New Guiding Principles Help Undergraduates and Staff Transform Values Into Action
Monday, April 8, 2019
When Raj Singh, finance professor and associate dean of the Undergraduate Program at the Carlson School of Management, teaches finance to incoming freshmen, he finds they learn more if he keeps it simple.
“When I teach, I feel if we can get the principles of finance, calculus, or brand management clear, everything else is a simple application of these fundamentals,” Singh says. “For instance, arbitrage pricing is a simple yet powerful principle. Once understood, it allows us to value a wide range of securities.”
Then, Singh realized he had an opportunity.
Before Welcome Week in August, hundreds of bright-eyed freshmen walk into the Carlson School for the first time. This touchpoint was an opportunity to introduce them to simple principles that would empower them to take purposeful action on campus and in their careers.
“We realized this was our chance to intentionally develop these amazing students,” Singh says. “We asked ourselves, ‘What do we want our students to be known for? What principles are integral to our students’ experience that resonate with our faculty and staff? What will energize us and prompt us to work toward a common goal?’”
Singh and his team distilled their unique personal experiences and beliefs into guiding principles that will help students make good choices as they approach turning points in their lives. “These are ideas we’ve always believed in, things we’ve been doing all along,” Singh says. “Now we’re making them explicit.”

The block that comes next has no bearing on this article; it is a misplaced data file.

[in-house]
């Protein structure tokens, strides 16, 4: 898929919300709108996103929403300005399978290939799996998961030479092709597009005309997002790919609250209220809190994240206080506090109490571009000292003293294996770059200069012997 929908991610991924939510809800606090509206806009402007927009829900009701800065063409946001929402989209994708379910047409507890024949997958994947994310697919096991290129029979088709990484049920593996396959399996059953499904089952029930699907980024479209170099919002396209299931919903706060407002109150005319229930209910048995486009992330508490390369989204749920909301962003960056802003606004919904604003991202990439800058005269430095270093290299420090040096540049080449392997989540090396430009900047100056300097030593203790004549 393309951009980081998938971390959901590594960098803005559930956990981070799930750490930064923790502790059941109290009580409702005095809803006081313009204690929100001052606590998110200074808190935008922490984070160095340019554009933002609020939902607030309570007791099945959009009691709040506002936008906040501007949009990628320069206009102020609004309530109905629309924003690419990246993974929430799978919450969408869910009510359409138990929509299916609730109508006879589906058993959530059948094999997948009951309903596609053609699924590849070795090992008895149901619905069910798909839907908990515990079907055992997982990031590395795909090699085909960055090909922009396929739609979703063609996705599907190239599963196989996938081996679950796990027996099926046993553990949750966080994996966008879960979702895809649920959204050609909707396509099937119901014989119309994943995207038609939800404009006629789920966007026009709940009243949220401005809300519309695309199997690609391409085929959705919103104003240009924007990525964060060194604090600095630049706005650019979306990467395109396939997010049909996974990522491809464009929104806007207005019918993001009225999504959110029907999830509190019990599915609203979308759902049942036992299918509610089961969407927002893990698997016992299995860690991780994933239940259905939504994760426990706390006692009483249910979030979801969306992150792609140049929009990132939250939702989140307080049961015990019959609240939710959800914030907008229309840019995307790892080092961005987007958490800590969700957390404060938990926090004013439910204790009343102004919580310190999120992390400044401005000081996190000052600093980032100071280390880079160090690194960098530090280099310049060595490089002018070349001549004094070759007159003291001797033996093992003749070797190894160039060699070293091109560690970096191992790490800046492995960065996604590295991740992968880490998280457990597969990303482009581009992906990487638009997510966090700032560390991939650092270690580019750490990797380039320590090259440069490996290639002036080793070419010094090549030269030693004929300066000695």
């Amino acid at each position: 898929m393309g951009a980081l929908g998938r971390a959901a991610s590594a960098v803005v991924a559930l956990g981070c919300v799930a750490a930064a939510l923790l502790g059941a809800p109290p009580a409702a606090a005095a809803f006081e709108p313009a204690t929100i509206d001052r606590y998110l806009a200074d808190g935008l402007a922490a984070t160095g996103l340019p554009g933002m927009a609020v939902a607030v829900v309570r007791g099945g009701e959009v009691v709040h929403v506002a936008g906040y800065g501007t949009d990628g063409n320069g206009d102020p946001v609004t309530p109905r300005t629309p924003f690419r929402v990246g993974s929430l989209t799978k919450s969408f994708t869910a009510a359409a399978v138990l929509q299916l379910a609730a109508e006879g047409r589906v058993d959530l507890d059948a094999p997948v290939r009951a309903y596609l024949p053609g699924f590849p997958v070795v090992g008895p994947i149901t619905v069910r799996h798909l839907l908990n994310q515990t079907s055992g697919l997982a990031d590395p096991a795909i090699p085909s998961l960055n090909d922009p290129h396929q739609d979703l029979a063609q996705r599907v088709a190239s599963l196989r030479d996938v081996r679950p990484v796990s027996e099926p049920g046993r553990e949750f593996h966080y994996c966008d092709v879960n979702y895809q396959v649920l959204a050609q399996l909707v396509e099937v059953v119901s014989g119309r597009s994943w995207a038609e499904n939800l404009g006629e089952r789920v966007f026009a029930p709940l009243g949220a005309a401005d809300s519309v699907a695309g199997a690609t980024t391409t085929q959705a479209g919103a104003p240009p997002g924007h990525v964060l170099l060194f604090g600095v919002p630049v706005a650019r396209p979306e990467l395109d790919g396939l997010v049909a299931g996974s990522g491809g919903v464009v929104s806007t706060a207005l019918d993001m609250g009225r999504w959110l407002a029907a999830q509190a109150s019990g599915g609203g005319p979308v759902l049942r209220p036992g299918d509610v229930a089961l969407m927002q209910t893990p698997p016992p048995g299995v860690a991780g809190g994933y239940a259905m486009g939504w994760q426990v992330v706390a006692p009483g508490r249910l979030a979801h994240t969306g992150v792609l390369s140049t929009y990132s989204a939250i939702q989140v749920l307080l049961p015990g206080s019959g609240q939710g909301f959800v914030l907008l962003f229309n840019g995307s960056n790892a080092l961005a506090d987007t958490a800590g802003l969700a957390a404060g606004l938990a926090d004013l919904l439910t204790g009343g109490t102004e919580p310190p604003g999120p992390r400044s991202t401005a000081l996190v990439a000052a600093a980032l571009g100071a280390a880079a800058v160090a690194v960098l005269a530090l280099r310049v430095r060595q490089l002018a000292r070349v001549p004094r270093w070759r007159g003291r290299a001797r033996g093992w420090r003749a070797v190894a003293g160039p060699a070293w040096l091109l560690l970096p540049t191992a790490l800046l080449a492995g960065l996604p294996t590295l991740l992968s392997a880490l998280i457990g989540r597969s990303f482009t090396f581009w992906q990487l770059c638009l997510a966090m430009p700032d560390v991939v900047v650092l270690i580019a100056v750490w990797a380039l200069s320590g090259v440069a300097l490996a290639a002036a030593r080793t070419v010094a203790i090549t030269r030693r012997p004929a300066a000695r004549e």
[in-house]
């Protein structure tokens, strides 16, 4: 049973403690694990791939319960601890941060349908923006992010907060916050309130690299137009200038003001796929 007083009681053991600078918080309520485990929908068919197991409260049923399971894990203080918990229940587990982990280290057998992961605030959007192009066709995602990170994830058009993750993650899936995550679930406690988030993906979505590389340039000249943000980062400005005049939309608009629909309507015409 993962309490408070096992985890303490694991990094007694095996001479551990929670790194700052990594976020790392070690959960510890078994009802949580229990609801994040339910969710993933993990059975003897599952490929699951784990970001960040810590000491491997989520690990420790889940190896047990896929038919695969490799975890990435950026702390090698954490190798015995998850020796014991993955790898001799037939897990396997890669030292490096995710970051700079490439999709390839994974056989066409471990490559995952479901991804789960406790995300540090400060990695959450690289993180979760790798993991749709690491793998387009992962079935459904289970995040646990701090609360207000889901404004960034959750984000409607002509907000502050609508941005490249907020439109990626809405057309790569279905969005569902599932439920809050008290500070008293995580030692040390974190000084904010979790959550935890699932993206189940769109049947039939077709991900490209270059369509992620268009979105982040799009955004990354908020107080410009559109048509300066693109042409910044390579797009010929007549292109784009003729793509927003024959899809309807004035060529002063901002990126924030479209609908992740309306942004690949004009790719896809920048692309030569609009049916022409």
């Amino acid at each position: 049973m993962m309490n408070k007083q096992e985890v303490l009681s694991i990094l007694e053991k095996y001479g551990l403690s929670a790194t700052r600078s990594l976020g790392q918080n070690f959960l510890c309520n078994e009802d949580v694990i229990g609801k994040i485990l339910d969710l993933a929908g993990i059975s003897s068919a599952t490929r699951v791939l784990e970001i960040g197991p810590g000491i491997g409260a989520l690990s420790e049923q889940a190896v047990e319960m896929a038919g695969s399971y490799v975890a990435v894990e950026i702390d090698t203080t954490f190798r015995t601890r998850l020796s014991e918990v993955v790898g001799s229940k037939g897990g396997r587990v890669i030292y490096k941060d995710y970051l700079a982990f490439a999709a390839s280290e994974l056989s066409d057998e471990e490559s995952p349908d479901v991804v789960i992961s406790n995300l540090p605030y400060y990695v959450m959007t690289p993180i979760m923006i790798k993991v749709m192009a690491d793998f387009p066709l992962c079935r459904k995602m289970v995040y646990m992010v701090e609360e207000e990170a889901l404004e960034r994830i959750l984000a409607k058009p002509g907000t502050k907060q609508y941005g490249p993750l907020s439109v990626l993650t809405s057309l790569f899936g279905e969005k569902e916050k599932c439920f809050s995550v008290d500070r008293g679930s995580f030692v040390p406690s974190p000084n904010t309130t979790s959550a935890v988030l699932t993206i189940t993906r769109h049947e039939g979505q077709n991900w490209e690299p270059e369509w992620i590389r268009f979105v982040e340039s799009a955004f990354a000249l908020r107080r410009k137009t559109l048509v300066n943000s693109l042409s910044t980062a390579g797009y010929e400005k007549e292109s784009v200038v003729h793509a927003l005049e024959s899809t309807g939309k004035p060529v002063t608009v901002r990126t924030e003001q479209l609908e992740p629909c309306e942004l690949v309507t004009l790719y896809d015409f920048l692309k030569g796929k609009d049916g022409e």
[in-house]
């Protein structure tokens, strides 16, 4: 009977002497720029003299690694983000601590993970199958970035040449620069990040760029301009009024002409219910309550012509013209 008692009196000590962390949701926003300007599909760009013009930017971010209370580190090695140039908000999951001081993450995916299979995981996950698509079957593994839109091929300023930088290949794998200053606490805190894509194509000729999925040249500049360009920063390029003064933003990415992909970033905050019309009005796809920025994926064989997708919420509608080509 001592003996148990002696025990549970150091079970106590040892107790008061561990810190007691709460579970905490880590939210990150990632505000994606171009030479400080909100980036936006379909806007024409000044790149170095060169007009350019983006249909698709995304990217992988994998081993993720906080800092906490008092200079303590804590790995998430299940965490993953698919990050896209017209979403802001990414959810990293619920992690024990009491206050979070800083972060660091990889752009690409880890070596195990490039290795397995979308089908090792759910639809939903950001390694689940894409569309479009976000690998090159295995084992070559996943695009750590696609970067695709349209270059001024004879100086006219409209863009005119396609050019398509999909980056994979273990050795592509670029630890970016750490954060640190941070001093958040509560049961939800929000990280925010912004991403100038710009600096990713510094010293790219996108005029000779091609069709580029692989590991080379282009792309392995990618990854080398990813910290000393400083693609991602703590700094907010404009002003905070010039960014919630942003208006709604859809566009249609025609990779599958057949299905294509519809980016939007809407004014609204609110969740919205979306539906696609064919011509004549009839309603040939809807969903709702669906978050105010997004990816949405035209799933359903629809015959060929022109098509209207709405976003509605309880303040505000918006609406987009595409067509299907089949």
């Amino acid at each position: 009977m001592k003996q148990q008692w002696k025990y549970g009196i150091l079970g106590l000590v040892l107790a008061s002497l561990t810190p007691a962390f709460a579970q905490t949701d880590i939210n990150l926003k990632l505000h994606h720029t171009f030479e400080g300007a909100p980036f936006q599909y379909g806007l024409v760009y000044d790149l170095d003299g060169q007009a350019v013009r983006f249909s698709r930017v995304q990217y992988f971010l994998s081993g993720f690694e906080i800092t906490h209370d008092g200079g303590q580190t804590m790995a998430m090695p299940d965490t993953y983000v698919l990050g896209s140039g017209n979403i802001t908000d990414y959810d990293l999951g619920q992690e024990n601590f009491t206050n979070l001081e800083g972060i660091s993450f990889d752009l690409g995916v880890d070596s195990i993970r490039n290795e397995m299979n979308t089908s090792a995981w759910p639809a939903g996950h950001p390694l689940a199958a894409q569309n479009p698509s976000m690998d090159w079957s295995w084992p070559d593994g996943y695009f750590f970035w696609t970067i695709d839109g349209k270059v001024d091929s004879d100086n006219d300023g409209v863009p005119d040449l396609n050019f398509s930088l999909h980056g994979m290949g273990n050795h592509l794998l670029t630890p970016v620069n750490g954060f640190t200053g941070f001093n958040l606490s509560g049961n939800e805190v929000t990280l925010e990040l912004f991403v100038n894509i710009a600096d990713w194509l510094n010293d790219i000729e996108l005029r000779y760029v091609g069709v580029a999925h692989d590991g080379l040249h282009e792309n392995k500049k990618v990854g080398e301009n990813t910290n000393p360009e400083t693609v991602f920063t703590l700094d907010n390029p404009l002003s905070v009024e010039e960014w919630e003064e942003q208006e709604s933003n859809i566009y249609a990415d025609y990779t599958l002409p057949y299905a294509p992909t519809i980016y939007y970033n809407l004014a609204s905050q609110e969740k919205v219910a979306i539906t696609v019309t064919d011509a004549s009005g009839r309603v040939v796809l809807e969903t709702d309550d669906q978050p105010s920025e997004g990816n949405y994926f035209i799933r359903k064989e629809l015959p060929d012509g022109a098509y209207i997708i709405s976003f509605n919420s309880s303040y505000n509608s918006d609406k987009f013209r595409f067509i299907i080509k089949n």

We Before I
Put the needs of the many before the needs of the individual Singh and his team determined the first step for success for Carlson School undergraduates is taking responsibility for fostering an environment that supports active inclusion of all members of our community.
“We ask students to consider the impact of their actions on the entire team or the community and not just themselves,” Singh says. “Share credit with others who help us, give gratitude freely, stay open to ideas, appreciate the contributions of diverse approaches and perspectives. This collaboration actively builds better organizations.”